The Kli Yakar on 23:16 discusses the Torah's description of bringing a "new" sacrifice on Shavuos. He explains that Torah should be seen as something new and fresh in the eyes of a person as if he/she accepted it from Mt. Sinai on that very day. If one does so, then *every single day* is considered the day of Matan Torah and hence no need to set aside a specific day to commemorate this event. The emphasis here is the daily renewal and rededication of one's efforts to Torah study. The Kli Yakar adds the Sifri's statement that words of Torah should always be new to a person and not like something that makes one sick. There is always something new to learn in Torah.
This idea of renewal is emphasized in the laws of the reading the Shema. The Shulchan Aruch in Orach Chaim 61:2 says that when one reads "these things which I have commanded you today" one should see the Mitzvos as newly given and not as if one has heard them previously and therefore no longer dear to him/her. Rashi on that verse adds that one should read the Shema as if it is a new royal proclamation which everyone is excited to read.
The Gemara in Nedarim (81a) notes that the first Beis Hamikdash was destroyed because the people did not say Birchos Hatorah before learning each day. The Ran there explains that the people were definitely involved with Torah constantly at the time, but that Torah became unimportant to them. It was no longer worthy in their eyes on which to make a blessing before learning. Their efforts were for the wrong reasons and their service became almost like a daily chore.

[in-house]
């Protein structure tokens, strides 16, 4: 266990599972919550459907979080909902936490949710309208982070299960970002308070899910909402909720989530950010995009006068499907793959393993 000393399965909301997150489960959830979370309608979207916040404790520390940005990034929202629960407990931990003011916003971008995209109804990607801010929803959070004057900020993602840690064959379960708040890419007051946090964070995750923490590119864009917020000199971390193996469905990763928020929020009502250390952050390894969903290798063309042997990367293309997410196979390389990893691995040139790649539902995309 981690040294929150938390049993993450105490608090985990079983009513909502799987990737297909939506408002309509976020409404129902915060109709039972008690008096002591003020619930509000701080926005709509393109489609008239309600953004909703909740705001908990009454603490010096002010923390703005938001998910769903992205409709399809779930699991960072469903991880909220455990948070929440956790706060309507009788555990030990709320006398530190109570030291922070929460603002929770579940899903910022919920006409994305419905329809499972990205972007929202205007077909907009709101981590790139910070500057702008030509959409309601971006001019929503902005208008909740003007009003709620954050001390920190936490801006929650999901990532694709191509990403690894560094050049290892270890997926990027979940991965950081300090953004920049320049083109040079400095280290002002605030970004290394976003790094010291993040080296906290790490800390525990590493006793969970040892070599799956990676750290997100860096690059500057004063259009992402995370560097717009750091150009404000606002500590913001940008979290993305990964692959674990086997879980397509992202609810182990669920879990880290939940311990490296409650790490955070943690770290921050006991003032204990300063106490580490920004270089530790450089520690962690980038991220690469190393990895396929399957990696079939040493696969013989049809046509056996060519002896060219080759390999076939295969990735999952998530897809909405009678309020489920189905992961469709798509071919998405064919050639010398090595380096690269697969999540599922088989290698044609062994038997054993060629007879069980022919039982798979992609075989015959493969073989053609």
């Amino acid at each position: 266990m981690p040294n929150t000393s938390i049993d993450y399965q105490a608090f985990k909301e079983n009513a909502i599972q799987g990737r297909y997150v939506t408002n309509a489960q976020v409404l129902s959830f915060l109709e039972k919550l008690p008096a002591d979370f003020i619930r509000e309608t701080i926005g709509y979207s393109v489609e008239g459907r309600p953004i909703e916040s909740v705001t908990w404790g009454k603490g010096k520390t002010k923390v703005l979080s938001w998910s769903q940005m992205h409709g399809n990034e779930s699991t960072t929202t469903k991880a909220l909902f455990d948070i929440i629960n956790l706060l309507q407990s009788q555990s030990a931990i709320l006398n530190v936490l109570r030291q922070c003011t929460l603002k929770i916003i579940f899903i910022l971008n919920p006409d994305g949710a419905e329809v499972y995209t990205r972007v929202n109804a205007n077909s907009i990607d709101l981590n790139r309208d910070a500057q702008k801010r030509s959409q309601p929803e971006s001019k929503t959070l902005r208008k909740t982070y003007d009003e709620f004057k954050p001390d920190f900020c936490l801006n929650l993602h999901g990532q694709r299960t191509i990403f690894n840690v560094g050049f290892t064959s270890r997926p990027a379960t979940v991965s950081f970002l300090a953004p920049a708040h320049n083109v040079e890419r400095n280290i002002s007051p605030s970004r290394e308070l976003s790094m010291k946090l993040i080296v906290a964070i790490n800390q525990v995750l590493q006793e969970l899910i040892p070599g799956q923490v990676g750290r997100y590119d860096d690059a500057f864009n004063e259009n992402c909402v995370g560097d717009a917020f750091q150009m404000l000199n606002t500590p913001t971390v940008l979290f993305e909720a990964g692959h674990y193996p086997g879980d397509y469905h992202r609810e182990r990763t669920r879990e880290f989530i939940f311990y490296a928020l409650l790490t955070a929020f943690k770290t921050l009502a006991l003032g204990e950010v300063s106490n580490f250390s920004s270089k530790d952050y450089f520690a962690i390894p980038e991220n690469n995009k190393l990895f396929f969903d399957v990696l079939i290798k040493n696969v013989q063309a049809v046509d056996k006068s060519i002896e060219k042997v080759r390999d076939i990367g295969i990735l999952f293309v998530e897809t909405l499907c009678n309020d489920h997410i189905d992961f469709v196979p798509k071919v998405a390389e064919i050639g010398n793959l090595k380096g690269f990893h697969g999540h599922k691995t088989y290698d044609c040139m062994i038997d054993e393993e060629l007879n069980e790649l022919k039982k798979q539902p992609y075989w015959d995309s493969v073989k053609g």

Doing Mitzvos such as davening and learning are to be embedded into our daily routine but in a way that resonates with us. We are to involve ourselves in Mitzvos with the right mindset and not by rote. We are to see them as if we are partaking in them for the very first time with each given opportunity.
During this period of social distancing, our days have melted into one another and have disrupted our sense of routine. Alternatively, we find ourselves lacking a sense of freshness to our days, turning us into mindless zombies as we drag our feet around our houses looking to occupy ourselves.
Our lesson here addresses these two issues. By establishing a routine of Torah learning and always looking upon Torah with fresh eyes every morning, we can stay strong during this tough time and look forward to each day with the same enthusiasm and drive as we had since the beginning.

Emor 5780

Wednesday, May 6, 2020

The parsha starts off with the laws of a Kohen becoming impure for certain deceased relatives. The Kohanim were always in a state of purity as they carried out the services in the Temple. However, the exception to the rule  The Gemara in Moed Katan (20b) explains that for whomever they become impure, they also must mourn for them. The list given is discussed in the Gemara in Yevamos and applies to all Jews and not just the Kohanim.
The Rambam lists this as a Mitzvah in Sefer Hamitzvos (Aseh #37) that the Kohanim are obligated to become impure for their family members. He explains that because they were already prohibited from becoming impure via deceased individuals, they would understand the Torah here as giving them the option to do so for family. Therefore, the Torah *obligates* them to do so, even if by force. Additionally, the Kohanim are singled out to further strengthen the idea of mourning. By singling out the Kohen, who is cautious of impurity, to become impure and mourn, the Torah sends the message to the rest of the nation to not be weary with the laws of mourning.